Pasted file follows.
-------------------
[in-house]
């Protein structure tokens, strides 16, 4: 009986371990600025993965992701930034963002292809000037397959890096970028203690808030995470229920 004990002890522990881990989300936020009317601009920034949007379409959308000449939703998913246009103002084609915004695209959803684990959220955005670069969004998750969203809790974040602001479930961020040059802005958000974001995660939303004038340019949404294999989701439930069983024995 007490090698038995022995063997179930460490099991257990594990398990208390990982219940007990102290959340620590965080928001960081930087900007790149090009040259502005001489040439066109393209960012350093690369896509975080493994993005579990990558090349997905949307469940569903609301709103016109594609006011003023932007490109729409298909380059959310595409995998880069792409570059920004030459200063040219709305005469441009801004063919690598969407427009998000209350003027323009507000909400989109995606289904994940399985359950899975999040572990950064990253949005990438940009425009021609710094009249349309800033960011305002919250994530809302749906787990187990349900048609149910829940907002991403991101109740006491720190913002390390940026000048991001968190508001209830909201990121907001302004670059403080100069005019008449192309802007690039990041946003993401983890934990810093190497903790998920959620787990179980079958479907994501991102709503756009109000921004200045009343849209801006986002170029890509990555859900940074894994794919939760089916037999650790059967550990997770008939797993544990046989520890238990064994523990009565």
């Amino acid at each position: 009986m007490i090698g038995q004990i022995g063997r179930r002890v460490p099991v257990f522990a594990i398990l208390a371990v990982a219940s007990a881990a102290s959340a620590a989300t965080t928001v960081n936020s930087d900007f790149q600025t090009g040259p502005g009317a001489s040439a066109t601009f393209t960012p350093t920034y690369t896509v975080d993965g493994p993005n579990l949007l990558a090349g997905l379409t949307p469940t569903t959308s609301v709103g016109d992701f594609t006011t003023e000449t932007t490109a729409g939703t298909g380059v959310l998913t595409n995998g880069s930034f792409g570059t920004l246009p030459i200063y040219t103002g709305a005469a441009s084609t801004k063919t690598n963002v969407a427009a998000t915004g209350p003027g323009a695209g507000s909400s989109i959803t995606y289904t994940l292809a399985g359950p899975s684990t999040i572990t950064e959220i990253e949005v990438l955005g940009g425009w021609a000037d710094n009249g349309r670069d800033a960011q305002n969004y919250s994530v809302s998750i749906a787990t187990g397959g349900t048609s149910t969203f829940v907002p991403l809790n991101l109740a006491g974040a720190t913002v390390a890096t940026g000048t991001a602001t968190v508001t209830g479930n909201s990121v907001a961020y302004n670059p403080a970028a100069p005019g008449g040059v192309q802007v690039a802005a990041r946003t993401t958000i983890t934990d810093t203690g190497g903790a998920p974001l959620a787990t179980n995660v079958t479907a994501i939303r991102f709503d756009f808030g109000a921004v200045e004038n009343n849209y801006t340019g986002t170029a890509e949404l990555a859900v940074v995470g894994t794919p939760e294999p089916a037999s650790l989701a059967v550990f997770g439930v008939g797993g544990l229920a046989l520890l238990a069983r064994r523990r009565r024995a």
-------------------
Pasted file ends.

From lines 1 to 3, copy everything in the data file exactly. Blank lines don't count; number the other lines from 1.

[in-house]
């Protein structure tokens, strides 16, 4: 009986371990600025993965992701930034963002292809000037397959890096970028203690808030995470229920 004990002890522990881990989300936020009317601009920034949007379409959308000449939703998913246009103002084609915004695209959803684990959220955005670069969004998750969203809790974040602001479930961020040059802005958000974001995660939303004038340019949404294999989701439930069983024995 007490090698038995022995063997179930460490099991257990594990398990208390990982219940007990102290959340620590965080928001960081930087900007790149090009040259502005001489040439066109393209960012350093690369896509975080493994993005579990990558090349997905949307469940569903609301709103016109594609006011003023932007490109729409298909380059959310595409995998880069792409570059920004030459200063040219709305005469441009801004063919690598969407427009998000209350003027323009507000909400989109995606289904994940399985359950899975999040572990950064990253949005990438940009425009021609710094009249349309800033960011305002919250994530809302749906787990187990349900048609149910829940907002991403991101109740006491720190913002390390940026000048991001968190508001209830909201990121907001302004670059403080100069005019008449192309802007690039990041946003993401983890934990810093190497903790998920959620787990179980079958479907994501991102709503756009109000921004200045009343849209801006986002170029890509990555859900940074894994794919939760089916037999650790059967550990997770008939797993544990046989520890238990064994523990009565």
């Amino acid at each position: 009986m007490i090698g038995q004990i022995g063997r179930r002890v460490p099991v257990f522990a594990i398990l208390a371990v990982a219940s007990a881990a102290s959340a620590a989300t965080t928001v960081n936020s930087d900007f790149q600025t090009g040259p502005g009317a001489s040439a066109t601009f393209t960012p350093t920034y690369t896509v975080d993965g493994p993005n579990l949007l990558a090349g997905l379409t949307p469940t569903t959308s609301v709103g016109d992701f594609t006011t003023e000449t932007t490109a729409g939703t298909g380059v959310l998913t595409n995998g880069s930034f792409g570059t920004l246009p030459i200063y040219t103002g709305a005469a441009s084609t801004k063919t690598n963002v969407a427009a998000t915004g209350p003027g323009a695209g507000s909400s989109i959803t995606y289904t994940l292809a399985g359950p899975s684990t999040i572990t950064e959220i990253e949005v990438l955005g940009g425009w021609a000037d710094n009249g349309r670069d800033a960011q305002n969004y919250s994530v809302s998750i749906a787990t187990g397959g349900t048609s149910t969203f829940v907002p991403l809790n991101l109740a006491g974040a720190t913002v390390a890096t940026g000048t991001a602001t968190v508001t209830g479930n909201s990121v907001a961020y302004n670059p403080a970028a100069p005019g008449g040059v192309q802007v690039a802005a990041r946003t993401t958000i983890t934990d810093t203690g190497g903790a998920p974001l959620a787990t179980n995660v079958t479907a994501i939303r991102f709503d756009f808030g109000a921004v200045e004038n009343n849209y801006t340019g986002t170029a890509e949404l990555a859900v940074v995470g894994t794919p939760e294999p089916a037999s650790l989701a059967v550990f997770g439930v008939g797993g544990l229920a046989l520890l238990a069983r064994r523990r009565r024995a």